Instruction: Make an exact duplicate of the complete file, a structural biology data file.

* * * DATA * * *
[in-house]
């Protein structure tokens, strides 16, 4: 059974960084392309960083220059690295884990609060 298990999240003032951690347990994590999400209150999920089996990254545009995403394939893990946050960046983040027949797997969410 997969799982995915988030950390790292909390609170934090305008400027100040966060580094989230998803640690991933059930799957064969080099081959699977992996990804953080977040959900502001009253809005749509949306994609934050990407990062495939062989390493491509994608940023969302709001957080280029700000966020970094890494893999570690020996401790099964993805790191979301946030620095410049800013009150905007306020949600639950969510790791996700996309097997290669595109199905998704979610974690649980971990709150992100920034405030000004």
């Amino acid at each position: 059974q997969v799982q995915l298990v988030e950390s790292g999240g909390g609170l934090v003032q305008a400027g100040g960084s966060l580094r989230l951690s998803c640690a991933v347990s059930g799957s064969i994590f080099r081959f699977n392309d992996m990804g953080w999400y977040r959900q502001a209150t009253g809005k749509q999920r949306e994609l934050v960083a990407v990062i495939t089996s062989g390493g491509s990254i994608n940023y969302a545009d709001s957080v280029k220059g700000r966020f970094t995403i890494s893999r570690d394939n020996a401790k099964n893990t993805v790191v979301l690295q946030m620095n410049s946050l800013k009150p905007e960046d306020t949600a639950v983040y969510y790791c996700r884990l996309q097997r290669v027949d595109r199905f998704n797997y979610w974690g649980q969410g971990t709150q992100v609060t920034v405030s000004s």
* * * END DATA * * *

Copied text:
[in-house]
């Protein structure tokens, strides 16, 4: 059974960084392309960083220059690295884990609060 298990999240003032951690347990994590999400209150999920089996990254545009995403394939893990946050960046983040027949797997969410 997969799982995915988030950390790292909390609170934090305008400027100040966060580094989230998803640690991933059930799957064969080099081959699977992996990804953080977040959900502001009253809005749509949306994609934050990407990062495939062989390493491509994608940023969302709001957080280029700000966020970094890494893999570690020996401790099964993805790191979301946030620095410049800013009150905007306020949600639950969510790791996700996309097997290669595109199905998704979610974690649980971990709150992100920034405030000004």
């Amino acid at each position: 059974q997969v799982q995915l298990v988030e950390s790292g999240g909390g609170l934090v003032q305008a400027g100040g960084s966060l580094r989230l951690s998803c640690a991933v347990s059930g799957s064969i994590f080099r081959f699977n392309d992996m990804g953080w999400y977040r959900q502001a209150t009253g809005k749509q999920r949306e994609l934050v960083a990407v990062i495939t089996s062989g390493g491509s990254i994608n940023y969302a545009d709001s957080v280029k220059g700000r966020f970094t995403i890494s893999r570690d394939n020996a401790k099964n893990t993805v790191v979301l690295q946030m620095n410049s946050l800013k009150p905007e960046d306020t949600a639950v983040y969510y790791c996700r884990l996309q097997r290669v027949d595109r199905f998704n797997y979610w974690g649980q969410g971990t709150q992100v609060t920034v405030s000004s």